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Martins Hill Bromley
   

Martins Hill

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Reputedly named after a baker who lived here, Martin's Hill had long been a place where the people of Bromley promenaded. It was once famous for the broom that grew here, the plant after which Bromley takes its name. Between 1868 and 1872 only part of the hill was set aside for public use, the rest being open fields, the lower slopes formerly used for growing hops. In 1878, when the area was under threat of development, the site was acquired from the Ecclesiastical Board by Bromley Council and opened as the town's first ornamental park.
   
Previous / Other name:
Site location: Church Road/Martins Road/Glassmill Lane/Queensmead Road, Bromley
Postcode: BR2 0DG
Type of site: Public Park 
Date(s): 1878-1885
Designer(s):
Listed structures: LBII: War Memorial
Borough: Bromley
Site ownership: LB Bromley
Site management: Leisure Services; Friends of Bromley Town Parks and Gardens
Open to public? Yes
Opening times: 7.30am weekdays/9am Sat/Sun/BHs - half hour after dusk
Special conditions:
Facilities: Children’s playground, Sports pitches
Events:
Public transport: Rail: Shortlands c100m to west. Bus: 227, 351, 358, 726.
The information shown above was correct at the time of the last update 01/02/2009
Please check with the site owner or manager for latest news. www.bromley.gov.uk

Fuller information:

Martins Hill is part of the public open space with Queensmead (q.v.), the latter, being flat, affording space for sports, and they relate visually to Church House Gardens (q.v.) across Glassmill Lane. Reputedly named after a baker who lived here, Martin's Hill had long been a place where the people of Bromley promenaded, and in the 1800s Crystal Palace dominated the view from the top of the hill. Bromley takes its name from the broom that was once abundant in the district, and Strong's Directory of 1832 reported that Martins Hill was one of the last places where flowering broom could still be seen. When the railway was first routed through the Shortlands Valley, railway gazetteers drew passengers' attention to the spectacle of the broom on Martin's Hill. Although by the 1970s there was no trace of the plant, following a royal visit to Bromley when broom was planted in tubs, a few sprigs were reputedly transplanted to Martin's Hill by a parks attendant, and are now naturalised and in substantial colonies. The 1st edition OS of 1874 shows Martin’s Hill as parkland, possibly part of Bromley parish church land. Between 1868 and 1872 only part of the hill was set aside for public use, the rest of what today is Martins Hill and Queensmead were open fields, the lower slopes formerly used for growing hops. In 1878, when the area was under threat of development for housing, the site was acquired from the Ecclesiastical Board by Bromley Council for £2,500. This was also as a result of public protests, and one poem in the press at that time pleaded:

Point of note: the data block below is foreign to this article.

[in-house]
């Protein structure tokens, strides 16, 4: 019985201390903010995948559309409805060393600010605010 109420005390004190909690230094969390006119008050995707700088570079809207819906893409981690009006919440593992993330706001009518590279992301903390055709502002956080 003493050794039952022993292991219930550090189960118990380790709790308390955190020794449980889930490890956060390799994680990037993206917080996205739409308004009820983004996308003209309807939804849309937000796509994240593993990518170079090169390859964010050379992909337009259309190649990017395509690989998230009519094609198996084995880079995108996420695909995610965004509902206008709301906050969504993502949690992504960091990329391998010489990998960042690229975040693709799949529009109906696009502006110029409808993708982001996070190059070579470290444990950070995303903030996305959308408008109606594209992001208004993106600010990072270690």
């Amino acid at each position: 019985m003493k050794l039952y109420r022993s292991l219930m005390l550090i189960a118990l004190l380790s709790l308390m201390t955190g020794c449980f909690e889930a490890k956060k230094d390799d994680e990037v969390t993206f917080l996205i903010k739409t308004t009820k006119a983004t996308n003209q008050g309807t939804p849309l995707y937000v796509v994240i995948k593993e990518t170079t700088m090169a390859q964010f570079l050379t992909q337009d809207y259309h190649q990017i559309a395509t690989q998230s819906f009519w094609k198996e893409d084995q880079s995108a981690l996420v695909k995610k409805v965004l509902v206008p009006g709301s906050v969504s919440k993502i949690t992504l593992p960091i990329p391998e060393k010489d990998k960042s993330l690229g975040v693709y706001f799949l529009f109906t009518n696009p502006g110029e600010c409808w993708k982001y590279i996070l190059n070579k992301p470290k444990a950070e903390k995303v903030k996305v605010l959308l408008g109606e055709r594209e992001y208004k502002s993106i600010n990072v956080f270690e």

'On this, the people's piece of land, /May builder never ply his skill, /May never innovating hand/ Deprive the town of Martin's Hill.'

Trees were planted and flowerbeds laid out, and Martin's Hill became the town's first ornamental park, and in 1929, ELS Horsburgh called it 'that glorious recreation ground, the pride of Bromley'. HG Wells, who was born in Bromley in 1866, reputedly wrote 'The War of the Worlds' (1898) here. The park has a lodge, brick and stone gatepiers and iron gates on Glassmill Lane. A war memorial, now commemorating the dead of the two world wars, stands inside the entrance, a stone obelisk with winged figures at the base. It was erected in 1922 and is set within formal planting, enclosed within iron railings.

A 1940s aerial photograph shows the lower slopes cultivated, probably for food production as part of the war effort. The park has a London plane tree walk along a terrace with views to the west; the undulating land drops away to the north and north-west, with level playing fields and a children’s play area to the north. Tarmac paths run around the boundaries of the grassy site, which has occasional trees.

Sources consulted:

H Jordan 'Public Parks 1885-1914', AA dissertation 1992, p137; E L S Horsburgh 'Bromley from the earliest times to the present century', 1929 p443; M Scott, 'Bromley, Keston and Hayes in Old Photographs', 1993, p124; information sheet produced by Friends of Bromley Town Parks and Gardens; An A to Z of Bromley's Parks, Local Open Space & Woodlands, (LB Bromley, 2007); Strong's Director, 1832 (Bromley Local Studies Library); Muriel Searle, 'Bromley Yesterdays' (Kylin Press, 1983), p21.

LPGT Volunteer Research by Tony Banfield, 2009
Grid ref: TQ397693
Size in hectares: 12.25
   
On EH National Register : No
EH grade :
Site on EH Heritage at Risk list:
Registered common or village green
on Commons Registration Act 1965:
No
Protected under London Squares
Preservation Act 1931:
No
 
The information below is taken from the relevant Local Authority's planning legislation, which was correct at the time of research but may have been amended in the interim. Please check with the Local Authority for latest planning information.
On Local List:
In Conservation Area: Yes
Conservation Area name: Bromley Town Centre
Tree Preservation Order: No
Nature Conservation Area: No
Green Belt: No
Metropolitan Open Land: No
Special Policy Area: No
Other LA designation: Urban Open Space
   

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